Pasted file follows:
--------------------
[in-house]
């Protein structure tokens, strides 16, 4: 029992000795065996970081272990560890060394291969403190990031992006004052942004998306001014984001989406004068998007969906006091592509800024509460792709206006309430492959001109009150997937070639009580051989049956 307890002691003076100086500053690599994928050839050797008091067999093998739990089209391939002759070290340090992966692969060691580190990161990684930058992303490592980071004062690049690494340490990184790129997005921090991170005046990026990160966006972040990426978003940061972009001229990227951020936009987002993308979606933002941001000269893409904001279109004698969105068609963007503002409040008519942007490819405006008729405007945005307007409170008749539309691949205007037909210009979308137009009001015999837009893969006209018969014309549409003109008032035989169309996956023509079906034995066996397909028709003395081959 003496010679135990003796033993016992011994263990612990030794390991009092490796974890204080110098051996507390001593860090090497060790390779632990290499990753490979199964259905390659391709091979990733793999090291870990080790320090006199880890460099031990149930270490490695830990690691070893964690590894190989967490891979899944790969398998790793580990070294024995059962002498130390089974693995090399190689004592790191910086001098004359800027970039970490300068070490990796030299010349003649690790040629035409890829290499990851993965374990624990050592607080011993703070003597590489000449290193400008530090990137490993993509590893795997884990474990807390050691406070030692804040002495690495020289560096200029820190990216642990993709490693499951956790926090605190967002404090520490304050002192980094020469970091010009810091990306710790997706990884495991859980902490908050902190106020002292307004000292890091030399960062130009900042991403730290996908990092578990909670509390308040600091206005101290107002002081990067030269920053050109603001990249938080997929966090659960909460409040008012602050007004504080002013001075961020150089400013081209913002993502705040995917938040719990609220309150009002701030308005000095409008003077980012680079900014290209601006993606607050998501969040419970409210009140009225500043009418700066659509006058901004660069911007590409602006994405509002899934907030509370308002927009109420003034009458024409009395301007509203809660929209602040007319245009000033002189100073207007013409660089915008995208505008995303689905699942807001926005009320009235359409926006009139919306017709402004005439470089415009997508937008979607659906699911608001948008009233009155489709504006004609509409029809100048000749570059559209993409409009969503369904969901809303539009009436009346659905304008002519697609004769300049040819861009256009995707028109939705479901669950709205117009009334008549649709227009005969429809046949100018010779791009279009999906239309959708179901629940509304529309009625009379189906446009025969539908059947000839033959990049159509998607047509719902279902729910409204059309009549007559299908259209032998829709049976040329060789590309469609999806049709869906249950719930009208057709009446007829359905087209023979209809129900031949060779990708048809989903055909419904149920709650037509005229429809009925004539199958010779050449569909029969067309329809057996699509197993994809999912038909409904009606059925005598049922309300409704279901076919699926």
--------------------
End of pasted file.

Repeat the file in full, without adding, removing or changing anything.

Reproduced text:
[in-house]
């Protein structure tokens, strides 16, 4: 029992000795065996970081272990560890060394291969403190990031992006004052942004998306001014984001989406004068998007969906006091592509800024509460792709206006309430492959001109009150997937070639009580051989049956 307890002691003076100086500053690599994928050839050797008091067999093998739990089209391939002759070290340090992966692969060691580190990161990684930058992303490592980071004062690049690494340490990184790129997005921090991170005046990026990160966006972040990426978003940061972009001229990227951020936009987002993308979606933002941001000269893409904001279109004698969105068609963007503002409040008519942007490819405006008729405007945005307007409170008749539309691949205007037909210009979308137009009001015999837009893969006209018969014309549409003109008032035989169309996956023509079906034995066996397909028709003395081959 003496010679135990003796033993016992011994263990612990030794390991009092490796974890204080110098051996507390001593860090090497060790390779632990290499990753490979199964259905390659391709091979990733793999090291870990080790320090006199880890460099031990149930270490490695830990690691070893964690590894190989967490891979899944790969398998790793580990070294024995059962002498130390089974693995090399190689004592790191910086001098004359800027970039970490300068070490990796030299010349003649690790040629035409890829290499990851993965374990624990050592607080011993703070003597590489000449290193400008530090990137490993993509590893795997884990474990807390050691406070030692804040002495690495020289560096200029820190990216642990993709490693499951956790926090605190967002404090520490304050002192980094020469970091010009810091990306710790997706990884495991859980902490908050902190106020002292307004000292890091030399960062130009900042991403730290996908990092578990909670509390308040600091206005101290107002002081990067030269920053050109603001990249938080997929966090659960909460409040008012602050007004504080002013001075961020150089400013081209913002993502705040995917938040719990609220309150009002701030308005000095409008003077980012680079900014290209601006993606607050998501969040419970409210009140009225500043009418700066659509006058901004660069911007590409602006994405509002899934907030509370308002927009109420003034009458024409009395301007509203809660929209602040007319245009000033002189100073207007013409660089915008995208505008995303689905699942807001926005009320009235359409926006009139919306017709402004005439470089415009997508937008979607659906699911608001948008009233009155489709504006004609509409029809100048000749570059559209993409409009969503369904969901809303539009009436009346659905304008002519697609004769300049040819861009256009995707028109939705479901669950709205117009009334008549649709227009005969429809046949100018010779791009279009999906239309959708179901629940509304529309009625009379189906446009025969539908059947000839033959990049159509998607047509719902279902729910409204059309009549007559299908259209032998829709049976040329060789590309469609999806049709869906249950719930009208057709009446007829359905087209023979209809129900031949060779990708048809989903055909419904149920709650037509005229429809009925004539199958010779050449569909029969067309329809057996699509197993994809999912038909409904009606059925005598049922309300409704279901076919699926």